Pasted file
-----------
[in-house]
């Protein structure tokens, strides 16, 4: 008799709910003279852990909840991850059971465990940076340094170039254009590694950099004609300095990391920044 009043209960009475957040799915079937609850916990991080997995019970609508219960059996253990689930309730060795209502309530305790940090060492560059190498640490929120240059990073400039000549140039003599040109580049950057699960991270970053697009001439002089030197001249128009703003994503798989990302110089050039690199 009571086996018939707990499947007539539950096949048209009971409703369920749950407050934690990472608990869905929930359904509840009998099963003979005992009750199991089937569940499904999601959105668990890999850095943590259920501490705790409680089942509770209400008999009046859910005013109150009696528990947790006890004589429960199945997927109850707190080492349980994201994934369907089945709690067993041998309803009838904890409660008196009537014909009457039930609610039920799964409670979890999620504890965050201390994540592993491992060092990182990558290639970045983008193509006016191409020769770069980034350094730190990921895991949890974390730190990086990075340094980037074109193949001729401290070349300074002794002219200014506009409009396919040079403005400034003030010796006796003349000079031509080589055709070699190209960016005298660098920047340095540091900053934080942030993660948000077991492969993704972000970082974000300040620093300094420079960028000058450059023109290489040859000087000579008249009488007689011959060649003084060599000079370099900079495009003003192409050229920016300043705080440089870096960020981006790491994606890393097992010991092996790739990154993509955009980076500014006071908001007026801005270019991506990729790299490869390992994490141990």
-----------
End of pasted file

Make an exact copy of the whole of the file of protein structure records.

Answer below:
[in-house]
């Protein structure tokens, strides 16, 4: 008799709910003279852990909840991850059971465990940076340094170039254009590694950099004609300095990391920044 009043209960009475957040799915079937609850916990991080997995019970609508219960059996253990689930309730060795209502309530305790940090060492560059190498640490929120240059990073400039000549140039003599040109580049950057699960991270970053697009001439002089030197001249128009703003994503798989990302110089050039690199 009571086996018939707990499947007539539950096949048209009971409703369920749950407050934690990472608990869905929930359904509840009998099963003979005992009750199991089937569940499904999601959105668990890999850095943590259920501490705790409680089942509770209400008999009046859910005013109150009696528990947790006890004589429960199945997927109850707190080492349980994201994934369907089945709690067993041998309803009838904890409660008196009537014909009457039930609610039920799964409670979890999620504890965050201390994540592993491992060092990182990558290639970045983008193509006016191409020769770069980034350094730190990921895991949890974390730190990086990075340094980037074109193949001729401290070349300074002794002219200014506009409009396919040079403005400034003030010796006796003349000079031509080589055709070699190209960016005298660098920047340095540091900053934080942030993660948000077991492969993704972000970082974000300040620093300094420079960028000058450059023109290489040859000087000579008249009488007689011959060649003084060599000079370099900079495009003003192409050229920016300043705080440089870096960020981006790491994606890393097992010991092996790739990154993509955009980076500014006071908001007026801005270019991506990729790299490869390992994490141990």